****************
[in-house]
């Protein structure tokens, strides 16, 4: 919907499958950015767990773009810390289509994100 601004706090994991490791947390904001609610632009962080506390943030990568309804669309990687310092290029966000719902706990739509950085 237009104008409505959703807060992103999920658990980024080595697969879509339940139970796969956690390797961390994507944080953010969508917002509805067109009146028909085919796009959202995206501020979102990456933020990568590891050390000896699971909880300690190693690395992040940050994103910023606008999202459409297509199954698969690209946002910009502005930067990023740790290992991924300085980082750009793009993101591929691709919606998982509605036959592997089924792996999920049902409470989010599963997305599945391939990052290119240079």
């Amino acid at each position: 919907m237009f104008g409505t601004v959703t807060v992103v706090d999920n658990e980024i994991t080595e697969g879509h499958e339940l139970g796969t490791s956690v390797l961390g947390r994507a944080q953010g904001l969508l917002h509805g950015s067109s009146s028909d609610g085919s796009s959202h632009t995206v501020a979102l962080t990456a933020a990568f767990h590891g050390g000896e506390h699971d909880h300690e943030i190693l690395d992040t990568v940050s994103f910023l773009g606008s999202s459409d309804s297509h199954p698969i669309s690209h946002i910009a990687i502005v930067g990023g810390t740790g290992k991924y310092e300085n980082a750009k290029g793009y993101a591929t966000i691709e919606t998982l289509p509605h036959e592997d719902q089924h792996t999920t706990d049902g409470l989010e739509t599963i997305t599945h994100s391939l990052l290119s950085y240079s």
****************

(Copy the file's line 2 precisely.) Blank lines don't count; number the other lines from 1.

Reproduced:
């Protein structure tokens, strides 16, 4: 919907499958950015767990773009810390289509994100 601004706090994991490791947390904001609610632009962080506390943030990568309804669309990687310092290029966000719902706990739509950085 237009104008409505959703807060992103999920658990980024080595697969879509339940139970796969956690390797961390994507944080953010969508917002509805067109009146028909085919796009959202995206501020979102990456933020990568590891050390000896699971909880300690190693690395992040940050994103910023606008999202459409297509199954698969690209946002910009502005930067990023740790290992991924300085980082750009793009993101591929691709919606998982509605036959592997089924792996999920049902409470989010599963997305599945391939990052290119240079």